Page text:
Jacobs adds, summarizing Ahmari:

And when you recognize your moral duty, you will realize that your job is “to fight the culture war with the aim of defeating the enemy and enjoying the spoils in the form of a public square re-ordered to the common good and ultimately the Highest Good.”

Nothing about this is clear.

  • Who are the “we” implied in “our order and our orthodoxy”? Social conservatives? Religious social conservatives? Christian social conservatives? Catholic social conservatives? What about Muslim social conservatives? What about faithful Catholics who aren’t social conservatives? Who, in short, gets access to the control room?
  • Who is “the enemy”? This would be determined, I guess, by how you answer the questions above, but I wonder if David French — and any other Christian who defends the liberal social order — belongs to the enemy. (Probably not? Probably French is just an unreliable ally, like Mussolini to Hitler?)
    How, specifically, would “we” “enforce our orthodoxy”? Would atheists be denied citizenship, or have their civil rights abridged in some way? And by what means would this enforcement be achieved?
  • “Weakening or destroying their institutions” presumably means, for instance, something more dramatic than, say, removing federal funding from Planned Parenthood — so, maybe, finding legal means to punish systemically left-wing companies like those in Hollywood and Silicon Valley? But even that doesn’t seem nearly enough….

Unpacking that last bullet point: I’m going to assume that Ahmari is not counting on an angelic army to descend and impose the reordering of the public square to the Highest Good; I’m also going to assume that he’s not advocating a coup by the American armed forces. I think that leaves winning a great many elections and winning them by large majorities. (I mean, reordering the public square to the Highest Good is not something that could possibly be accomplished without amendments to the Constitution.)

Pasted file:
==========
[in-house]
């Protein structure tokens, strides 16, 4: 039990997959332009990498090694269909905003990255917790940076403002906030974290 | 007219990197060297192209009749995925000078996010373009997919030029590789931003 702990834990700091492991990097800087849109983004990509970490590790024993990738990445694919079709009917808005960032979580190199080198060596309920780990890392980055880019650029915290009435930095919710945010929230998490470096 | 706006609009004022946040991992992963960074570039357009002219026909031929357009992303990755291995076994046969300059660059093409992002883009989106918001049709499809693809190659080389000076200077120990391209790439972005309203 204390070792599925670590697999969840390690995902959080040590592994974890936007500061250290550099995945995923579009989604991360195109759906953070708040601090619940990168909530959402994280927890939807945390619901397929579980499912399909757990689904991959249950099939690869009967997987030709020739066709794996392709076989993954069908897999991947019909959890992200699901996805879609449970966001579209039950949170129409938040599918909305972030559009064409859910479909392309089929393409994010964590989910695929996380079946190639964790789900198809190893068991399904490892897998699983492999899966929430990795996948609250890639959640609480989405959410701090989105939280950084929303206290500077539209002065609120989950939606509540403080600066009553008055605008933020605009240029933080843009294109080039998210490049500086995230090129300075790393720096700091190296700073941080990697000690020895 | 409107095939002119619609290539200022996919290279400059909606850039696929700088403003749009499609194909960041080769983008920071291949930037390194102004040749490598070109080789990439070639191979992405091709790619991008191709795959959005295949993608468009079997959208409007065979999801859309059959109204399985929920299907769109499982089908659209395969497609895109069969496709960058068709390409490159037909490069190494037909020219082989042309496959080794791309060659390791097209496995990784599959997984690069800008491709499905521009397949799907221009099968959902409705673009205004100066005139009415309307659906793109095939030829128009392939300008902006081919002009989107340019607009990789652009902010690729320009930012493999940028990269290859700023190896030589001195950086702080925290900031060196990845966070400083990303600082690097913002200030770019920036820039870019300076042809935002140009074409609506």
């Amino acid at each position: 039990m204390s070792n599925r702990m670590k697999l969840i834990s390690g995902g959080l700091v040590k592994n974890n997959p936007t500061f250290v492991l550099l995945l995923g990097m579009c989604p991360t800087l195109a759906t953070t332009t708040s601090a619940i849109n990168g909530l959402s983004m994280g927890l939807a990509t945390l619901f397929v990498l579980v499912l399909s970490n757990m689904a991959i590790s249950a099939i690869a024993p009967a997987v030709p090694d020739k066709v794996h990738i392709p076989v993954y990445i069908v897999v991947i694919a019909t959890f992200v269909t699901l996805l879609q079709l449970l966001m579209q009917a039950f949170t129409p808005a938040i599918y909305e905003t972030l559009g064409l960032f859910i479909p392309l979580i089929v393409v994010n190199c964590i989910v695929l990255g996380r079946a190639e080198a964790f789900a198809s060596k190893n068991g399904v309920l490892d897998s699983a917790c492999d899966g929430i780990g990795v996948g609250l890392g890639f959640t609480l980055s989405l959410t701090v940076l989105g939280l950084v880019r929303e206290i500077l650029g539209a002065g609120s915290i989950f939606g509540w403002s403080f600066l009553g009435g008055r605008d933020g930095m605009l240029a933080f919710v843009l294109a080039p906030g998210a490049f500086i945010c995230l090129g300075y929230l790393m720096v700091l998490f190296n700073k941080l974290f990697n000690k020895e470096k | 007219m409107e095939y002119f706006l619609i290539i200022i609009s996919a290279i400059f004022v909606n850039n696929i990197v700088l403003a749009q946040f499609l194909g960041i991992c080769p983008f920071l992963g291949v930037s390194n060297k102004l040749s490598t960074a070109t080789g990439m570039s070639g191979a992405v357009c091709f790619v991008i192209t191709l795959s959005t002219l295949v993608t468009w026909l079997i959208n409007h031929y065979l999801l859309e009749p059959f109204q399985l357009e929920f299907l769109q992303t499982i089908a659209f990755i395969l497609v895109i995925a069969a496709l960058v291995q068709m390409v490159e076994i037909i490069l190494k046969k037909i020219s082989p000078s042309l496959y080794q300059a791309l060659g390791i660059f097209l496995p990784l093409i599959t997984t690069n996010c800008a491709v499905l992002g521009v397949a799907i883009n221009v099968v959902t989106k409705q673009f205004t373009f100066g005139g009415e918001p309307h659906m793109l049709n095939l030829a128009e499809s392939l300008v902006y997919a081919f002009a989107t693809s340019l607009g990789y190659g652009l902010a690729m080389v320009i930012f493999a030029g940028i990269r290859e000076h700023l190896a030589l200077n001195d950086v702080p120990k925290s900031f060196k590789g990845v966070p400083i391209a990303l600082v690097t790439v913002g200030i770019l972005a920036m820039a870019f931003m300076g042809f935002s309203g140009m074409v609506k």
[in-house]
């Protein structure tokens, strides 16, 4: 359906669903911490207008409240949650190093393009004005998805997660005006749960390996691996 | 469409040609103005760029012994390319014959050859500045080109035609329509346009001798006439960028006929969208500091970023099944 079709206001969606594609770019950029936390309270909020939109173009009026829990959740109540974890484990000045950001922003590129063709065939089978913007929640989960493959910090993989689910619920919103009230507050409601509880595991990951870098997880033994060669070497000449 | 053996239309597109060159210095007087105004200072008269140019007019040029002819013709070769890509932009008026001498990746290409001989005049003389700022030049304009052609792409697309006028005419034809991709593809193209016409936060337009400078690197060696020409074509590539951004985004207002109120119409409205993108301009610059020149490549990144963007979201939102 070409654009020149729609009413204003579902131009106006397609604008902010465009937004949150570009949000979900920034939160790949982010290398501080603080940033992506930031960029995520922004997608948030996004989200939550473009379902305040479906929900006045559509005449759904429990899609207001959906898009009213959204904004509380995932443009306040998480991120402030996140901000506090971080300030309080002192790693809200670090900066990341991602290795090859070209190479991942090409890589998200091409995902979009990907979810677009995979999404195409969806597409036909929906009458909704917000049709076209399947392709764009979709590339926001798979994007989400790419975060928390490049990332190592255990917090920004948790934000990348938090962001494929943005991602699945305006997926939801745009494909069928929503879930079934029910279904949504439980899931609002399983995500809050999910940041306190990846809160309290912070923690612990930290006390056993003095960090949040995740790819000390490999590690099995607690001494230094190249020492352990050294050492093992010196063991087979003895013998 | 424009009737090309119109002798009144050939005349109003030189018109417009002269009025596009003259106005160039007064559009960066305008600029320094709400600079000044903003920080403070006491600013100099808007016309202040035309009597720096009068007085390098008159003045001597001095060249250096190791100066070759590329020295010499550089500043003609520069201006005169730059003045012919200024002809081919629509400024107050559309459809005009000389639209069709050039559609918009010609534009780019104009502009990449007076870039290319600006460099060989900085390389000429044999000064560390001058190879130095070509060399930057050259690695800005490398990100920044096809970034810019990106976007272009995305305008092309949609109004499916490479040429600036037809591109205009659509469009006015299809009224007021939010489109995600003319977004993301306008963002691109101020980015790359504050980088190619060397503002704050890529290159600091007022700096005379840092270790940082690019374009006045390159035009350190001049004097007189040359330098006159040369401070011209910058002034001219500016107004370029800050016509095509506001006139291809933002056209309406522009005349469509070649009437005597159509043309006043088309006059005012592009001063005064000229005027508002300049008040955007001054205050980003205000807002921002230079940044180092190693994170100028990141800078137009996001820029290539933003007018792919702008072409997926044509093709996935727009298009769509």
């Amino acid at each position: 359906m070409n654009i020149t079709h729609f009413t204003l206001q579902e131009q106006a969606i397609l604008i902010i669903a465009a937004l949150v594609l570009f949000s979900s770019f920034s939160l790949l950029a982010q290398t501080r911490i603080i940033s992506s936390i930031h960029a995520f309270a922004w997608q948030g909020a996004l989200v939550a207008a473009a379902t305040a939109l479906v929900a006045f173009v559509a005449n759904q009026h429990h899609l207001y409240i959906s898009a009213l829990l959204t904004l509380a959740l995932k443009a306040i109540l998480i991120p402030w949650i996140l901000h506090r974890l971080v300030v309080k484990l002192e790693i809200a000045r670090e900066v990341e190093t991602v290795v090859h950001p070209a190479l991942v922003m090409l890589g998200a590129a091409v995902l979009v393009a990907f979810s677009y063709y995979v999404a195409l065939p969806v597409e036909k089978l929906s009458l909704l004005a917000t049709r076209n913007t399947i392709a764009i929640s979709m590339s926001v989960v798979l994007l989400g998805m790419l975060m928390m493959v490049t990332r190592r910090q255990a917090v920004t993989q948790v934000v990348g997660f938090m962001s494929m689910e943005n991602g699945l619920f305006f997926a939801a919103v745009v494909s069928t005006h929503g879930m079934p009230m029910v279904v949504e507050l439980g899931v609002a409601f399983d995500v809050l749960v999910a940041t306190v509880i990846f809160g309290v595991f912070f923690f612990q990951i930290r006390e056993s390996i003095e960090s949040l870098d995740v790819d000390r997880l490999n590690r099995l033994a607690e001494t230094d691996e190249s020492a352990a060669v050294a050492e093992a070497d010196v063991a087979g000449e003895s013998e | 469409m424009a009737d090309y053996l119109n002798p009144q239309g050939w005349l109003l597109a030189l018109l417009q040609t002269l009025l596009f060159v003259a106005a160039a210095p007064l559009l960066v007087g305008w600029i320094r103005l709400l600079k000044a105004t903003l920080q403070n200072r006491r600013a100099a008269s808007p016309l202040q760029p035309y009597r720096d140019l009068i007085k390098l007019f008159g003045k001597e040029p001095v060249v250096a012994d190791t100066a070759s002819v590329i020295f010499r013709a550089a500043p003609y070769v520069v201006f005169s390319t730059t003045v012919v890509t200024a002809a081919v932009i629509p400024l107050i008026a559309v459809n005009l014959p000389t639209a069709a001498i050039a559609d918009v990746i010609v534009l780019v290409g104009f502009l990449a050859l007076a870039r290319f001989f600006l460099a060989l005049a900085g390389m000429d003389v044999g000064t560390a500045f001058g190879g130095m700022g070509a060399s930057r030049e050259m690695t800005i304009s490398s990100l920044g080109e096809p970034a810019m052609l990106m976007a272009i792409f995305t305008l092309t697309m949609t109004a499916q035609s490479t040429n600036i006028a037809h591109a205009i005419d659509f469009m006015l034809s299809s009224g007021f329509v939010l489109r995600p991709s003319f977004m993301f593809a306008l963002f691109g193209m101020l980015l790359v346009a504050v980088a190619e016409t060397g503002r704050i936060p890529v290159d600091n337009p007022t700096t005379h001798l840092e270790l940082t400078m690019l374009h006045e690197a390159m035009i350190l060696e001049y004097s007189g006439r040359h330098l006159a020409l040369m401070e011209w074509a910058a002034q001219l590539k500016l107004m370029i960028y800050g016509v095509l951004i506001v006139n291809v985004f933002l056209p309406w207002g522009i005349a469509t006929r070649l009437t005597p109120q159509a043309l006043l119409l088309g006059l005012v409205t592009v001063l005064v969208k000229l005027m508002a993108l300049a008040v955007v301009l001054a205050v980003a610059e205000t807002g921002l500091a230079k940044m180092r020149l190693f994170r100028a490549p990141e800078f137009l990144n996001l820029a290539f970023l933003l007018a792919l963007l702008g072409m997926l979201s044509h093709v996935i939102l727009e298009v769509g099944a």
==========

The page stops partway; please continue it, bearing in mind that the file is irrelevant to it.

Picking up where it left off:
This is something I think about a lot. If we had a silent Christian majority, this might be feasible. But we don’t; we can’t even hold on to our own children in many cases. I don’t think that Ahmari is a Catholic integralist (though he might have been converted since last we talked), but I think integralism is hopelessly romantic. You can’t even get most American Catholics to agree with the Church’s teaching on, say, abortion and homosexuality; how are you going to get not only Catholics, but non-Catholics, to agree to live under an integralist order?